nep-cta New Economics Papers
on Contract Theory and Applications
Issue of 2014‒10‒03
thirteen papers chosen by
Simona Fabrizi
Massey University

  1. How private is private information? The ability to spot deception in an economic game By Belot, Michele; van de Ven, Jeroen
  2. Endogenous Growth and Research Activity under Private Information By Oscar Mauricio Valencia
  3. Strategic Disclosure of Demand Information by Duopolists: Theory and Experiment By Jos Jansen; Andreas Pollak
  4. Estate Taxation and Human Capital with Information Externalities By Aaron Hedlund
  5. Information Aggregation and Optimal Market Size By Kei Kawakami
  6. Changing partner in a cheap talk game: experimental evidence By Bonroy, O.; Garapin, A.; Llerena, D.
  7. Market composition and price informativeness in a large market with endogenous order types By Edouard Challe; Edouard Chretien
  8. The Signaling Role of Not Being Promoted: Theory and Evidence By Xin Jin
  9. Air pollution in Urban Beijing: The role of Government-controlled information By Timothy Swanson; Chiara Ravetti; Yana Popp Jin; Mu Quan; Zhang Shiqiu
  10. Selling Cookies By Bergemann, Dirk; Alessandro Bonatti
  11. Political Selection with Pessimistic Voters By Alvaro Forteza
  12. Tell Me Something I Don’t Already Know:Informedness and External Validity in Information Programs By David P. Byrne; Andrea La Nauze; Leslie A.Martin
  13. Corrupción, desigualdad y evasión de impuestos By Elvio Accinelli; Edgar J. Sánchez Carrera

  1. By: Belot, Michele; van de Ven, Jeroen
    Abstract: We provide experimental evidence on the ability to detect deceit in a buyer-seller game with asymmetric information. Sellers have private information about the buyer's valuation of a good and sometimes have incentives to mislead buyers. We examine if buyers can spot deception in face-to-face encounters. We vary (1) whether or not the buyer can interrogate the seller, and (2) the contextual richness of the situation. We find that the buyers' prediction accuracy is above chance levels, and that interrogation and contextual richness are important factors determining the accuracy. These results show that there are circumstances in which part of the information asymmetry is eliminated by people's ability to spot deception.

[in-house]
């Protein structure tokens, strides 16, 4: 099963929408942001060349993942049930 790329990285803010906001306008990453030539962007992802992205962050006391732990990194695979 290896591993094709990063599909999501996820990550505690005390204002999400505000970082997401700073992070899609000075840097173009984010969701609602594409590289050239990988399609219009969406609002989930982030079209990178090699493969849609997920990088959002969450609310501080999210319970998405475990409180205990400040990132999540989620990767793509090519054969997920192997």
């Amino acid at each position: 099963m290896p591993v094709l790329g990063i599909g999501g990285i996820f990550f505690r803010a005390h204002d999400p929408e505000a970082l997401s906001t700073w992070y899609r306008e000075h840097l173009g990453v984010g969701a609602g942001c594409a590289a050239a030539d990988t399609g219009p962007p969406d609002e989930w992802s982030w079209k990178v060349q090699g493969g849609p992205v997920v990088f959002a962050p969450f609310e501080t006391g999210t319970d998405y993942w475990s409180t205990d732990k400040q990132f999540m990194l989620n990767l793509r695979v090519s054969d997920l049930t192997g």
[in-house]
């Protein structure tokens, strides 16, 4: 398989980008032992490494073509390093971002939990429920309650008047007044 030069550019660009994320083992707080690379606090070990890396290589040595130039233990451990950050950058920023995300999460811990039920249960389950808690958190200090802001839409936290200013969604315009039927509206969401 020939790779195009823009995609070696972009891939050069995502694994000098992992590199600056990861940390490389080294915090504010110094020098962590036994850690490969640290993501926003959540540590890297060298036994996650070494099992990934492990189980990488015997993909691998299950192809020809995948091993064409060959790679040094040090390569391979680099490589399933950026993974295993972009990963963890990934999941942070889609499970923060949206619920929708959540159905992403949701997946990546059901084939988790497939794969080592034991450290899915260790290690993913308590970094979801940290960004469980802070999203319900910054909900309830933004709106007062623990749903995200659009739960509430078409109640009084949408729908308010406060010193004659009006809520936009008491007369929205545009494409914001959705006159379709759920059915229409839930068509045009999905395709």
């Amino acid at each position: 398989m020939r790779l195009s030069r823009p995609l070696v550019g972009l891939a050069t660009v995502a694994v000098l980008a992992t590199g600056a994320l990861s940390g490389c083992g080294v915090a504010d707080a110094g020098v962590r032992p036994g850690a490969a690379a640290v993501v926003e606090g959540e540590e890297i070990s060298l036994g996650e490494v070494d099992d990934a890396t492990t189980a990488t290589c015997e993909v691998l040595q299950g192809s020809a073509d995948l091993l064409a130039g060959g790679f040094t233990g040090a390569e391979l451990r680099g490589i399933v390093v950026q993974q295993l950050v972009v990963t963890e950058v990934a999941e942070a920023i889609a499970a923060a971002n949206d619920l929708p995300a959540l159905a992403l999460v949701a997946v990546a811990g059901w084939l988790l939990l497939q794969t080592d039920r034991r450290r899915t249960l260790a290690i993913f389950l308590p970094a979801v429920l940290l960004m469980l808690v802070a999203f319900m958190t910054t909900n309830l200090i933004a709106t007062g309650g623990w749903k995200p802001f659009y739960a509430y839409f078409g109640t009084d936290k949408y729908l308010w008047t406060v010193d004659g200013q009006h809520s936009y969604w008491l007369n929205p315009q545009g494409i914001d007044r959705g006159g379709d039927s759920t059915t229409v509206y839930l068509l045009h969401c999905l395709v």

Keywords: Deception, lie detection, asymmetric information, face-to-face interaction, experiment,
    Date: 2013
  2. By: Oscar Mauricio Valencia
    Abstract: This paper examines an endogenous growth model with occupational choice in which innovators produce ideas. Each innovator has private knowledge of their production costs. Developers offer innovators non-linear contract schemes that affect the number of active innovators and the economic growth rate. Two main results are obtained. First, the equilibrium contract under asymmetric information leads to the selection of highly-talented workers in R&D activities and higher profits for developers. Second, the efficiency-rent extraction tradeoff lowers the economic growth rate with respect to the full information case. Classification JEL: 031, 033, D82.
    Date: 2014–09
  3. By: Jos Jansen (Department of Economics and Business, Aarhus University, Denmark); Andreas Pollak (University of Cologne)
    Abstract: We study the strategic disclosure of demand information and product-market strategies of duopolists. In a setting where firms may fail to receive information, we show that firms selectively disclose information in equilibrium in order to influence their competitor’s product-market strategy. Subsequently, we analyze the firms’ behavior in a laboratory experiment. We find that subjects often use selective disclosure strategies, and this finding appears to be robust to changes in the information structure, the mode of competition, and the degree of product differentiation. Moreover, subjects in our experiment display product-market conduct that is largely consistent with theoretical predictions.
    Keywords: duopoly, Cournot competition, Bertrand competition, information disclosure, incomplete information, common value, product differentiation, asymmetry, skewed distribution, laboratory experiment
    JEL: C92 D22 D82 D83 L13 M4
    Date: 2014–09–01
  4. By: Aaron Hedlund (Department of Economics, University of Missouri-Columbia)
    Abstract: This paper investigates the effects of estate taxation when firms cannot directly observe worker skill levels. Imperfect labor market signaling gives rise to an information externality that causes workers to free-ride off of others' human capital acquisition. Inherited wealth exacerbates the information externality because risk-averse workers with larger inheritances exert less effort to acquire skills. By reducing these inheritances, an estate tax induces greater skill acquisition effort, resulting in a higher number of skilled workers, and in many cases, increased wages and output. In a parametrized model, I establish that the optimal estate tax rate is significantly above zero.